Yes, the festival can be brutal, exhausting and financially draining but, in the same breath, exhilarating. It is one of the world’s most inspiring and exciting theatrical environments in which to give birth to a new piece of work.
In all honesty, writing Danish Face and taking it to the Edinburgh Fringe this year came as a bit of a surprise, even to me. I had been entertaining the thought for some time, but it wasn't until my friend and director Paul Charlton (Fringe veteran with his sketch act The Ginge, The Geordie and the Geek) told me to get my fucking act together that I did something about it. The time is now!
Between us, producer Rosalyn Newbery and I have been visiting the beautiful, mad, hop-scented festival for 10 years, as performers, practitioners and punters. It's always been a place of professional development, creative stimulation and heady pleasure. It's also where we first met and worked with one another, on Look Left Look Right’s multi-award winning show You Once Said Yes.
But this is the first time I’ve taken my own show to the Fringe, and I admit to being slightly terrified! Preparing has been a very different experience; when simply hired as an actor it’s all sorted for you – the script, venue hire, accommodation, publicity, ticket sales. All you have to do is learn lines and show up on time.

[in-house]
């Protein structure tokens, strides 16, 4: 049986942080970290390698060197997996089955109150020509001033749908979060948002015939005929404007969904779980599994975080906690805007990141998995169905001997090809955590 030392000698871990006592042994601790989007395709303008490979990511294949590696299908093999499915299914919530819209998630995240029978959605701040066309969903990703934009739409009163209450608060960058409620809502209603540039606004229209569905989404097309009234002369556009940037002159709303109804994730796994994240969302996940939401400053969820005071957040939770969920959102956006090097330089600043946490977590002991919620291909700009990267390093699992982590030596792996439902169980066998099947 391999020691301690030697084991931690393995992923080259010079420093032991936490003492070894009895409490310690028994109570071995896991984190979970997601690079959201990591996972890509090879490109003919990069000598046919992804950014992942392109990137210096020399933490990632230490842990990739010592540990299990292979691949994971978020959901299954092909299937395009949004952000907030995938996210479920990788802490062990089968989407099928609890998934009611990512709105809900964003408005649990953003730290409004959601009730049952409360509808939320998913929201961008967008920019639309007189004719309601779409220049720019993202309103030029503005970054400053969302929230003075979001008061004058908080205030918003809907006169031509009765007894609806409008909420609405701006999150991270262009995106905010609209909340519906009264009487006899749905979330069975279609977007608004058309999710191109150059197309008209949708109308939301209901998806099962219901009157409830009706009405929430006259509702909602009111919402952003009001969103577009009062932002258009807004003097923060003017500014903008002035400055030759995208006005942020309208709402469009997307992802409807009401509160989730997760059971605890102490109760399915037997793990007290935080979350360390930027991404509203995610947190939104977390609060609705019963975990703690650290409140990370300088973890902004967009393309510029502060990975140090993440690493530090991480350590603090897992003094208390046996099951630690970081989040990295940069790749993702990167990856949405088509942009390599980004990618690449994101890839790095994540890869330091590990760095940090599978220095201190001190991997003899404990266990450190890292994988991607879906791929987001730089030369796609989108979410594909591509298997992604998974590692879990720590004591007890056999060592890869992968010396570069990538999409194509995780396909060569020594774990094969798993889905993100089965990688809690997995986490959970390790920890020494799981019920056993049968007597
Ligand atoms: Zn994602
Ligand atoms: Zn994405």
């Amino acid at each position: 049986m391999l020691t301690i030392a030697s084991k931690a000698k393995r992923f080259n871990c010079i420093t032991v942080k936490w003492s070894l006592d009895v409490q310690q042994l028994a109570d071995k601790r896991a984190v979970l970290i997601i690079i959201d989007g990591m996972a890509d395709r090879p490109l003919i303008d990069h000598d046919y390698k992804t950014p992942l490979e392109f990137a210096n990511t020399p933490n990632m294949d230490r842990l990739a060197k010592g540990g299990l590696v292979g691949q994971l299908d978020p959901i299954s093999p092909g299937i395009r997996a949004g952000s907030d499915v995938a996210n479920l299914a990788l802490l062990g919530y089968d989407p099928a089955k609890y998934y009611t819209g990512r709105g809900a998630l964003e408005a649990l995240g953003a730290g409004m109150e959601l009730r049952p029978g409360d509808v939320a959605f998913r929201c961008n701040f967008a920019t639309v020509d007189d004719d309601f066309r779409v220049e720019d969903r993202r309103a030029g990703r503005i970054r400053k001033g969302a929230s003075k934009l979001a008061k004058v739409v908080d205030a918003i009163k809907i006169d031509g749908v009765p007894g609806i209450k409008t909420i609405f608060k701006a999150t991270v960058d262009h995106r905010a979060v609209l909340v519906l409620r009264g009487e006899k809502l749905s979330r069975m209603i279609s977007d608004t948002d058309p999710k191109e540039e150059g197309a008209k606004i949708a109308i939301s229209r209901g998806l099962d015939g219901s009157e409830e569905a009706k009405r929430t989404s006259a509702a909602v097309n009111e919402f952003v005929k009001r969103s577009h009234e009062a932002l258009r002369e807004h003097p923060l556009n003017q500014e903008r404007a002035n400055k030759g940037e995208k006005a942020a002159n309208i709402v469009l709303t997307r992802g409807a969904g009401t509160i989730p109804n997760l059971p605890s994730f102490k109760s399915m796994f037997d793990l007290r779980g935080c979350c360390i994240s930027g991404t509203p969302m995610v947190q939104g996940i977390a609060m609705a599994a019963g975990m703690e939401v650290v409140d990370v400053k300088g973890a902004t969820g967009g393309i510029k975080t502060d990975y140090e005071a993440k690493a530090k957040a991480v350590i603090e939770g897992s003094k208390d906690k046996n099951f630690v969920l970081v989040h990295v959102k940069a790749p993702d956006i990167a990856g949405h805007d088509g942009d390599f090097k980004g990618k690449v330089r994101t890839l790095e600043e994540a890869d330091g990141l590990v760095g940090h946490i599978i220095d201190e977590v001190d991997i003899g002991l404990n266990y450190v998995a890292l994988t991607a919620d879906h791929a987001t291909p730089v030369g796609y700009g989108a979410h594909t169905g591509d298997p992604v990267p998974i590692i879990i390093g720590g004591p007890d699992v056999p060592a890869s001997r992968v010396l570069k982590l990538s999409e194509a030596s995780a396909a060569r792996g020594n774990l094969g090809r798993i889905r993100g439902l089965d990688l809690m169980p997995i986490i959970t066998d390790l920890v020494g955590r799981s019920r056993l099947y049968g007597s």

"Let's just say I have a new found respect for producers and independent theatre-makers – it's tough!"
I am now more acutely aware than ever that taking a show up to Edinburgh, whatever its genre, scale or budget, is no easy task. The challenges are, and continue to be, plentiful. With little (or no) funds they're even greater. We're fund-raising through Kickstarter and, as most Fringe companies will know, we've also had to stump up a fair bit of our own money to get us up there. Let's just say I have a new found respect for producers and independent theatre-makers – it's tough!
Danish Face is an original and honest show; it is personal, but I hope it will have universal appeal. It centres around the three years I spent living in New York. The stories I tell follow my time spent there, the different characters I meet, the fact that I'm a Danish dyslexic insomniac. And all served with a generous sprinkling of twisted childhood memories. (I'm still trying to decide if my Mum should see it. It's pretty "uncut").
The idea for the show came from a memoir writing course I took in 2012. There were five people in the class: me, an anorexic, a retired closet gay, a borderline personality disorder and a 90-year-old hunchback. Each week I would get to hear a slice of each of these lives – memories that they felt were worth sharing. It was heaven. True stories always are, and I hope Danish Face will be just that for its audience. A little slice of bitter sweet Danish goodness.
Despite the risks and challenges, taking a show to the Edinburgh Festival offers massive opportunity and rewards, if prepared for correctly and worked for hard! Fuck it – sometimes you just have to jump in head first. In a way that's what the show is all about, so it seems an apt leap to be taking!
Danish Face is at Just the Tonic at the Mash House 31 July – 24 August.